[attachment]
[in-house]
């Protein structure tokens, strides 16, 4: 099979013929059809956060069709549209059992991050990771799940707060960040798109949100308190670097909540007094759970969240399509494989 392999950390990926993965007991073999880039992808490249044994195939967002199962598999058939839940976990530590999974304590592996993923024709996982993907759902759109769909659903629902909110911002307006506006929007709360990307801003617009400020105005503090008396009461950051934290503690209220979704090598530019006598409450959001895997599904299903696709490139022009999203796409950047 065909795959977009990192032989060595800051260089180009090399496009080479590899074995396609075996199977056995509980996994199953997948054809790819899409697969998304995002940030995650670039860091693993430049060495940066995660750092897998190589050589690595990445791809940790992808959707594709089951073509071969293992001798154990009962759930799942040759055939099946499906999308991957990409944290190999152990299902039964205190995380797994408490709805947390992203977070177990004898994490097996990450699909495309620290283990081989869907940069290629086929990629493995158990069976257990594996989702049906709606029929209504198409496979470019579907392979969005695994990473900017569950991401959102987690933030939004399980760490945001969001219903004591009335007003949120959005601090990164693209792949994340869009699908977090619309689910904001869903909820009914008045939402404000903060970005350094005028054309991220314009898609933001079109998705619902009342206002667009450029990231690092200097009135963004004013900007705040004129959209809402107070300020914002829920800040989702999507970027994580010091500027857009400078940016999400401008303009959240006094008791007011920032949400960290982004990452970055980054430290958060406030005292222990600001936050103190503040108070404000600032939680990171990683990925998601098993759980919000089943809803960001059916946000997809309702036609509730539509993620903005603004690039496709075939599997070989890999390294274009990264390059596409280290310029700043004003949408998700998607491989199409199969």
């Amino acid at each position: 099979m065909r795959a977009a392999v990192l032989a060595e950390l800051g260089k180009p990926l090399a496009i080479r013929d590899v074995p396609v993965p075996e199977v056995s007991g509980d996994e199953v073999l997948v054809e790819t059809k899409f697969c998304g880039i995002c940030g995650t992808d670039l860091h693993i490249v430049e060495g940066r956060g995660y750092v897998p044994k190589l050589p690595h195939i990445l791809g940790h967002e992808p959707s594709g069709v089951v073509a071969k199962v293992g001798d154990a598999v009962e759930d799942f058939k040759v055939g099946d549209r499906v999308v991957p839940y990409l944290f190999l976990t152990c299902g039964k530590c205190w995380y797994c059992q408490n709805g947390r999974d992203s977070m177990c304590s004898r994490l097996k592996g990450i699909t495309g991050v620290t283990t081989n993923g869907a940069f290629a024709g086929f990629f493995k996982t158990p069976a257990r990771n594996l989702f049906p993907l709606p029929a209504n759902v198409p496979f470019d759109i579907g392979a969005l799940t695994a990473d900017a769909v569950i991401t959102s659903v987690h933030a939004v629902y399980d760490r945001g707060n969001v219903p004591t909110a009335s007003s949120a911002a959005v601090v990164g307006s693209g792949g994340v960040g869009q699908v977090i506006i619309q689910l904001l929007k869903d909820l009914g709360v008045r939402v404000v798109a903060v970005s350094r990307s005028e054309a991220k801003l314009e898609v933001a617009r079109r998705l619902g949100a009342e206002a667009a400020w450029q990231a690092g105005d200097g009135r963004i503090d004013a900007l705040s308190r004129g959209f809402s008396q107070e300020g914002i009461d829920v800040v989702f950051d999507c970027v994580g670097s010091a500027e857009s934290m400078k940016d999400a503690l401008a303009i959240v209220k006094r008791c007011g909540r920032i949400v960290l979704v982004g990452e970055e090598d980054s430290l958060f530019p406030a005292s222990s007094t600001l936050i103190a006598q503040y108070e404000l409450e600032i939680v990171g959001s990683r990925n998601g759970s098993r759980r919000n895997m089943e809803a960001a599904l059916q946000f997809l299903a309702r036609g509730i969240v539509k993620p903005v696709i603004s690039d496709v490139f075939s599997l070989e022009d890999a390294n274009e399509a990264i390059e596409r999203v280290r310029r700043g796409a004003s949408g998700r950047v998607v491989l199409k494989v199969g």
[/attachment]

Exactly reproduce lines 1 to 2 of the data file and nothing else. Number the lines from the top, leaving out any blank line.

[in-house]
């Protein structure tokens, strides 16, 4: 099979013929059809956060069709549209059992991050990771799940707060960040798109949100308190670097909540007094759970969240399509494989 392999950390990926993965007991073999880039992808490249044994195939967002199962598999058939839940976990530590999974304590592996993923024709996982993907759902759109769909659903629902909110911002307006506006929007709360990307801003617009400020105005503090008396009461950051934290503690209220979704090598530019006598409450959001895997599904299903696709490139022009999203796409950047 065909795959977009990192032989060595800051260089180009090399496009080479590899074995396609075996199977056995509980996994199953997948054809790819899409697969998304995002940030995650670039860091693993430049060495940066995660750092897998190589050589690595990445791809940790992808959707594709089951073509071969293992001798154990009962759930799942040759055939099946499906999308991957990409944290190999152990299902039964205190995380797994408490709805947390992203977070177990004898994490097996990450699909495309620290283990081989869907940069290629086929990629493995158990069976257990594996989702049906709606029929209504198409496979470019579907392979969005695994990473900017569950991401959102987690933030939004399980760490945001969001219903004591009335007003949120959005601090990164693209792949994340869009699908977090619309689910904001869903909820009914008045939402404000903060970005350094005028054309991220314009898609933001079109998705619902009342206002667009450029990231690092200097009135963004004013900007705040004129959209809402107070300020914002829920800040989702999507970027994580010091500027857009400078940016999400401008303009959240006094008791007011920032949400960290982004990452970055980054430290958060406030005292222990600001936050103190503040108070404000600032939680990171990683990925998601098993759980919000089943809803960001059916946000997809309702036609509730539509993620903005603004690039496709075939599997070989890999390294274009990264390059596409280290310029700043004003949408998700998607491989199409199969």